Some people in life know exactly what they want to achieve.
This is an article for the rest of us.
When you’re in a period of transition, it’s easy to compare yourself to everyone else.
You see photos of happy couples, perfect homes, and round the world trips. And it stresses you out.
You fall into a “compare and despair” trap. If I don’t keep up, I’m going to lose out.
How can you thrive during this time of change and uncertainty?
The answer is to skip the generic advice, and risk forward instead.
To go your own way, you’ll want to turn inwards and listen to your intuition.
In her inspiring TED Talk, Victoria Labalme shared how she dealt with the rising social expectations to fit in.
Apparently, not having a husband or a child at age 40 stressed people out.
“I skipped my first divorce,” she joked back.
“I should have done that, too” many replied.
Lebalme learned to risk forward from the French mime artist Marchel Marceau.
For example, she turned down the opportunity to join a prestigious theatre company. (She caved in and said yes at first, but realised it wasn’t for her.)
Make no mistake: it takes courage to risk forward. To stand a little off balance, to lean forward with an open heart, and to trust your intuition, not knowing where you’ll end up.
Everyone has an inner current that lights up a path. Unfortunately, many of us dismiss this voice as nonsense since we can’t defend it with logic.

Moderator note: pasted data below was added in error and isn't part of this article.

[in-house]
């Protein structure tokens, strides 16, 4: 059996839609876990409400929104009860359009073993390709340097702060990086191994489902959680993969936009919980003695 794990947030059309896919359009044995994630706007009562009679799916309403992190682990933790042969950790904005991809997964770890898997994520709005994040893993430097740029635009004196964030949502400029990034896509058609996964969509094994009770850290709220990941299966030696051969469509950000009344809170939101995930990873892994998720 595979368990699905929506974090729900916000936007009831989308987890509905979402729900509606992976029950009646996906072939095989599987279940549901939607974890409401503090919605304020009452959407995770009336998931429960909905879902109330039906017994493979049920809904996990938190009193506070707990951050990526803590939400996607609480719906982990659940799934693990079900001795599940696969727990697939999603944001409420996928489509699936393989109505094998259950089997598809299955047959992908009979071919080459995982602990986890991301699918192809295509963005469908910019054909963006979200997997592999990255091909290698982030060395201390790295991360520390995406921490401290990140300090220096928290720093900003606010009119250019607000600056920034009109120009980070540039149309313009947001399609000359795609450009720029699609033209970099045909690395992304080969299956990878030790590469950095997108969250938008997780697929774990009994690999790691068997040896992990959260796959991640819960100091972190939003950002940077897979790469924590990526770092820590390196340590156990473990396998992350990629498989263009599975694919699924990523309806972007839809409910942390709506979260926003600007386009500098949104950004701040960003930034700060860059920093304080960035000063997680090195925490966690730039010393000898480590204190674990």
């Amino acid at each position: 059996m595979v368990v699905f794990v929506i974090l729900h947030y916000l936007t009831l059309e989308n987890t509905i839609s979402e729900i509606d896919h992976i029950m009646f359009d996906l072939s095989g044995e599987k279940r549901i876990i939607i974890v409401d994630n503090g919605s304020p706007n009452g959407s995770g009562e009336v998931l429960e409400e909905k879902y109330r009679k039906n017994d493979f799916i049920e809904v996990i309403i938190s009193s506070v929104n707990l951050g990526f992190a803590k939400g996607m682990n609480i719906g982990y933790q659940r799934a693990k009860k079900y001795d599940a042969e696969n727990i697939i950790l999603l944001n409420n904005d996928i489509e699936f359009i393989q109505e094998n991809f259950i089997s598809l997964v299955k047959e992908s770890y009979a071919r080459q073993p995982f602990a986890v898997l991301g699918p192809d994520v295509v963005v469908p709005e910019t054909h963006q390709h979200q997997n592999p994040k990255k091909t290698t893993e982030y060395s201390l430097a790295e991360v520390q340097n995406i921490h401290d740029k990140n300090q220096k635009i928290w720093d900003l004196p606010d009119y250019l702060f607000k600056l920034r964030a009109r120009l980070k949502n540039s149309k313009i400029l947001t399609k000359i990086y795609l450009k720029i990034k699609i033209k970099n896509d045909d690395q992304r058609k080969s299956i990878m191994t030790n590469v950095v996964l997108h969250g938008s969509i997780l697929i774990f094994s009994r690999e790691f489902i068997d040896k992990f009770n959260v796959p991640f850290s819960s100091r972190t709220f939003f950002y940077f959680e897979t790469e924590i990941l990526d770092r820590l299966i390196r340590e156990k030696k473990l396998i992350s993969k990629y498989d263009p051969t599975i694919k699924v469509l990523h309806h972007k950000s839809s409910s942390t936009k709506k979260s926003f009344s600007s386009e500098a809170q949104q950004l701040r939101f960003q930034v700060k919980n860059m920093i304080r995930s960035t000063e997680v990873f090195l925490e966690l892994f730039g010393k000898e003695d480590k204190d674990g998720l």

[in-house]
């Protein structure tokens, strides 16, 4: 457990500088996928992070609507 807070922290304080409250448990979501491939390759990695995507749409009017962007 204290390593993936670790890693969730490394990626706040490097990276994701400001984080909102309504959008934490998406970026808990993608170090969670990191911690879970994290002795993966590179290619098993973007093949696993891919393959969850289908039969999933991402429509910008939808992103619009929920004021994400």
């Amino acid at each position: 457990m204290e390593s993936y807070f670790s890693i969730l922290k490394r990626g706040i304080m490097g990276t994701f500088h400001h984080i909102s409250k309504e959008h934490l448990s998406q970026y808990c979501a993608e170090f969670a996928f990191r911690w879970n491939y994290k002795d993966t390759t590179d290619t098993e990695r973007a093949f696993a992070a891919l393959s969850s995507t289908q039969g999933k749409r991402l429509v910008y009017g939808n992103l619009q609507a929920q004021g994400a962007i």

Sometimes, we believe we’re not good enough. That our ideas are stupid and worthless. But not letting ourselves have these ideas robs us from valuable learning opportunities.
I strongly encourage you to take 15 minutes and listen to the TED talk.
If you’re short on time, I discuss some of the key ideas below the video.
Find your through line
A through line is a theatre concept developed by Stanislavski to describe the driving force of a character’s behaviour.
To uncover your own driving force, Labalme suggests we answer the following question:
If you were on a desert island and you were dying, but there was a young person there, someone you cared deeply about, and you could only give one piece of advice to that person before you died, a piece of advice about life, what would that advice be?
Whatever just came up is right for you. Keep it to yourself for now. You can write it down in a journal later, if you want to.
The next step is to express that piece of advice in your day-to-day life.
To help with that, I suggest you choose three words to live by during the next year.
The rewards of not knowing
A place of not knowing is a place of great opportunity. It’s a place to embrace and respect, not fear.
To get unstuck, you can turn to this creative phrase to help you move forward:
Trust the idea that can lead to the idea.
What interests do you have right now? Which ideas come to you? Trust that voice, and take the first step on your journey.
You never know where you’ll end up.